The cabin at Three Pines Farm is rich in history. The logs that compose it were hewn in the 1790s. Throughout the 1800s it housed a tavern and inn.
Click here to discover its history.
Beds: 2 Queens, 1 Full (futon), 1 Twin
Bathrooms: 2 Full, 1 Half
Free 250 Mbps Wi-Fi
Heating & Air Conditioning System
Washer, Dryer, Iron & Board
Kitchen With Basic Cookware
TV's With About 50 Channels (DVD/Blu-ray Players & Movie Selection Available)
PlayStation Game System With Games
The middle/ground floor is where guests enter the cabin. When James Morford operated a tavern here, this is where the tables would have been. Philip Buckner entertained his guests in this space.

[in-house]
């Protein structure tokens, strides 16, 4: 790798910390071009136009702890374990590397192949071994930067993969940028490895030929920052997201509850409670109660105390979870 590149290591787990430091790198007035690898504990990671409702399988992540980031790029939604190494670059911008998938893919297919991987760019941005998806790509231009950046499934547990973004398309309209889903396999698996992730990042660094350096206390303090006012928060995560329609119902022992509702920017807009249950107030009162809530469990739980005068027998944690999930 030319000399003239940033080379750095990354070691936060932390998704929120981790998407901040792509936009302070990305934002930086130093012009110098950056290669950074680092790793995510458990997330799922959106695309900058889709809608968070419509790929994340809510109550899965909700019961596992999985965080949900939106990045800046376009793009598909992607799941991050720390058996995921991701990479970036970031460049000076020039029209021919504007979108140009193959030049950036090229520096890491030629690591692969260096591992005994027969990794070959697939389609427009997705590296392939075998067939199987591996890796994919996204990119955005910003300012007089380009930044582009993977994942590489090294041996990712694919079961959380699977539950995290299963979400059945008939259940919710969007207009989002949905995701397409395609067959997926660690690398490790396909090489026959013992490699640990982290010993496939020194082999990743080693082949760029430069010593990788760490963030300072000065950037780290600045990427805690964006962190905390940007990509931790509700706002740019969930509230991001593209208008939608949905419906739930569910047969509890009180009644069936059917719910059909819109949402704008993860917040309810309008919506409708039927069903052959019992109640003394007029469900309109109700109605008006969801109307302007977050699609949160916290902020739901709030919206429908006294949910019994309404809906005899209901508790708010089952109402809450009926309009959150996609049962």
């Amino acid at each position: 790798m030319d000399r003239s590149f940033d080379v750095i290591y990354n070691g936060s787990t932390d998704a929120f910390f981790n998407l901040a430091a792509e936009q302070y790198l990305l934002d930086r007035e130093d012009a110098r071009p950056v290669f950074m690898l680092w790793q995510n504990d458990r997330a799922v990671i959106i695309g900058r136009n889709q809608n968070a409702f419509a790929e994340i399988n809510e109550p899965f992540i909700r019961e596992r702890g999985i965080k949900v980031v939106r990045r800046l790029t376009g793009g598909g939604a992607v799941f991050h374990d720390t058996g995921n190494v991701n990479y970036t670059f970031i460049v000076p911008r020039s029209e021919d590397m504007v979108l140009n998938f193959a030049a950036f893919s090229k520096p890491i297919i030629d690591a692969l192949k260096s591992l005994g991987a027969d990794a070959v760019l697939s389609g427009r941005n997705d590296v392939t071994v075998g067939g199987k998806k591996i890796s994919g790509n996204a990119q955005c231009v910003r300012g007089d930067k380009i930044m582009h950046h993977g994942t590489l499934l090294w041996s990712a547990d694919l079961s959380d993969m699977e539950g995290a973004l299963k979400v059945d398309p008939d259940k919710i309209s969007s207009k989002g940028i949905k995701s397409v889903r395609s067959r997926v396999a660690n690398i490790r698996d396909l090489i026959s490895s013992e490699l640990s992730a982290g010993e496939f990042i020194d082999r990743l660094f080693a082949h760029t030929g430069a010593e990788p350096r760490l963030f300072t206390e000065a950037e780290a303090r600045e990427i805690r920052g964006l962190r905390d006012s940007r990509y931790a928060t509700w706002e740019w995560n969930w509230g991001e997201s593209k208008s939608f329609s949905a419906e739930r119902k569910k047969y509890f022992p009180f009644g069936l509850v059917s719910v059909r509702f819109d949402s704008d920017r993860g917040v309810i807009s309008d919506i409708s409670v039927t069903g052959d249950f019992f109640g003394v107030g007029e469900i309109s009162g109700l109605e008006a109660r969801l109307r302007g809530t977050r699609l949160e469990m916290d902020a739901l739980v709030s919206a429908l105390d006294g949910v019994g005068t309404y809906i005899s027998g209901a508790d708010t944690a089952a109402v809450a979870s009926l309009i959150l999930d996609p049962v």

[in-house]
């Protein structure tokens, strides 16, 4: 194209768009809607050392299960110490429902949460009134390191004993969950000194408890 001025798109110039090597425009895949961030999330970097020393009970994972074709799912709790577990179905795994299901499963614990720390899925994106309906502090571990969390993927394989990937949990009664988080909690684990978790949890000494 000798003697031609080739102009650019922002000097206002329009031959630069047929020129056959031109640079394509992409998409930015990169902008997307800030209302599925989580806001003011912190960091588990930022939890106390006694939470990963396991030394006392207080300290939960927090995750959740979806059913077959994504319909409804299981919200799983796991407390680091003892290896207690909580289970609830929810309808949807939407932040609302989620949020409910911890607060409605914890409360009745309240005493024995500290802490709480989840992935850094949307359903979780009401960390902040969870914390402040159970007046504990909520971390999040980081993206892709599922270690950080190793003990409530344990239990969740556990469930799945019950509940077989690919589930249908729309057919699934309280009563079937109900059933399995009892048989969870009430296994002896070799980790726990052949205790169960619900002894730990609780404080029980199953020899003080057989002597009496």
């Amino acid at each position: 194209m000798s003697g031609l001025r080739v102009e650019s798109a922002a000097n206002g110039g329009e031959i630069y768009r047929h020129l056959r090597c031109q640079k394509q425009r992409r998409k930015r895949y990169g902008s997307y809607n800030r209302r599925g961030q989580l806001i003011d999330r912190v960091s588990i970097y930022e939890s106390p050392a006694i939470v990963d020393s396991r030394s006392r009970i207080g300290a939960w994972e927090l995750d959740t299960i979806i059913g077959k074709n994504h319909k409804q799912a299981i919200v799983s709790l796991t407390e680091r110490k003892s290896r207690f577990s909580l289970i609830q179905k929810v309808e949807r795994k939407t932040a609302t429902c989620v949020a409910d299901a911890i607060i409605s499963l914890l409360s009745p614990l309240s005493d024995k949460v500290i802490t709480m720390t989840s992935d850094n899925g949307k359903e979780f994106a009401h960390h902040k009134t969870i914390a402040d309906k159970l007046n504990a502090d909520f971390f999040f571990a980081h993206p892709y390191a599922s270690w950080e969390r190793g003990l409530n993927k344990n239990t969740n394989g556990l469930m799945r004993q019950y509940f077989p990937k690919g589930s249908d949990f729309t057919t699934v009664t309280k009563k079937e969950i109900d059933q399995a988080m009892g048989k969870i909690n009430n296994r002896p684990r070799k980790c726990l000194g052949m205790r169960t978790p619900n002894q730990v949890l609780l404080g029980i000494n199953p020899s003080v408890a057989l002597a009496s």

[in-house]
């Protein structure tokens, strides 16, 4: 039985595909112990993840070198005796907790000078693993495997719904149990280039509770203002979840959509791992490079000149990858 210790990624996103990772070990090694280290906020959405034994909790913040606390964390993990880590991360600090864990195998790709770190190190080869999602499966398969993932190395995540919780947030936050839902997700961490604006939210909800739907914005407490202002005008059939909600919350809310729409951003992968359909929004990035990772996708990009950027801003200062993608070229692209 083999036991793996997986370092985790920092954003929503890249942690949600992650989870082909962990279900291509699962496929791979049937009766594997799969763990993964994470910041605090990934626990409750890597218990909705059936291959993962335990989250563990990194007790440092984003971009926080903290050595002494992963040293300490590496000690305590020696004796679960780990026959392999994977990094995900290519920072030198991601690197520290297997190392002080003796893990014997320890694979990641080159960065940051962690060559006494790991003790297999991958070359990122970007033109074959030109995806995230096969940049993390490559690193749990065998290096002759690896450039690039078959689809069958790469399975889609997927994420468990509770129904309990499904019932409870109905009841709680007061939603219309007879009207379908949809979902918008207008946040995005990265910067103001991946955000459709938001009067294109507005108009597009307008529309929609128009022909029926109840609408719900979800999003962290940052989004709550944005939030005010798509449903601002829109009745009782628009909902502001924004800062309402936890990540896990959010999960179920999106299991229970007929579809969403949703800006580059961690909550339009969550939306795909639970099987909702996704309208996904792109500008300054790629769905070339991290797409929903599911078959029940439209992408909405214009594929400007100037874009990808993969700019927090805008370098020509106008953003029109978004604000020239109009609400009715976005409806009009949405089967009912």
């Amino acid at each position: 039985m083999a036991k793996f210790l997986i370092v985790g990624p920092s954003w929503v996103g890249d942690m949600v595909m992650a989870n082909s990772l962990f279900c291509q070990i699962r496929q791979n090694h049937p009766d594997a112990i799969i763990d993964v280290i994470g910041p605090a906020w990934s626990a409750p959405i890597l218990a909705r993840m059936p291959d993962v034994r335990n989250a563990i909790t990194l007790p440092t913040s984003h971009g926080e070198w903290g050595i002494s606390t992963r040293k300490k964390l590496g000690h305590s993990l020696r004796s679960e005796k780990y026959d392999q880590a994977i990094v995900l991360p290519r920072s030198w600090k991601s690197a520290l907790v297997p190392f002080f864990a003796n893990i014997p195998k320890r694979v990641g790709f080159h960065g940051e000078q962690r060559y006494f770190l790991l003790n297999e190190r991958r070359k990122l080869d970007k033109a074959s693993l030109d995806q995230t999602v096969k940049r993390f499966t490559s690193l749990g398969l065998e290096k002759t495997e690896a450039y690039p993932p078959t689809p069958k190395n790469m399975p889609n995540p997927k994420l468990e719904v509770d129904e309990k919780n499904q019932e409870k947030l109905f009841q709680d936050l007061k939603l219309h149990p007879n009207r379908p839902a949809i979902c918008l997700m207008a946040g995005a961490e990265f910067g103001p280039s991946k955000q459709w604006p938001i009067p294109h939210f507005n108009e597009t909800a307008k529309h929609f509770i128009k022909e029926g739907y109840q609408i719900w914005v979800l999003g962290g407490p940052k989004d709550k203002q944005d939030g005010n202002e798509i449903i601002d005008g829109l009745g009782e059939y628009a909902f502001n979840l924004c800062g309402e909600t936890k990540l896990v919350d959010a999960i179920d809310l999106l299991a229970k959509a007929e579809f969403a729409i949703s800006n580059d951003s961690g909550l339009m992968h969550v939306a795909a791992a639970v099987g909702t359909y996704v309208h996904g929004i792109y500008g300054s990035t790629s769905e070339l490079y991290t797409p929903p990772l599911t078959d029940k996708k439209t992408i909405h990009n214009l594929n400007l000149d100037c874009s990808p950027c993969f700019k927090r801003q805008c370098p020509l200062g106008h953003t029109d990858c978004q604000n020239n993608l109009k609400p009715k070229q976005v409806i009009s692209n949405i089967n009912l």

In its modern layout, this floor includes the dining room, kitchen, and living room. There is also a lavatory adjoining the kitchen.
Despite its long history, the cabin is well-suited to the modern guest. It consists of three floors. Upstairs are the Buckner (queen bed) and Morford (twin bed) Bedrooms. A bathroom with a shower/bath adjoins the Morford Room.
Philip Buckner, a Revolutionary War veteran, built the cabin as a hunting lodge in the 1790s.
This was Philip Buckner's Bedroom. He lived in the cabin until 1820.
Morford's Tavern was in operation throughout the mid to late 1800s.
The light fixture was salvaged from a church, while the stained glass window depicts the view out the back of the cabin.
Though the basement was not part of the original cabin, it flows seamlessly into the modern layout. It includes the Pine Bedroom (queen bed), the den (futon convertible to a double bed), and a bathroom containing a shower. It is a walk-out basement, with a patio space behind the cabin.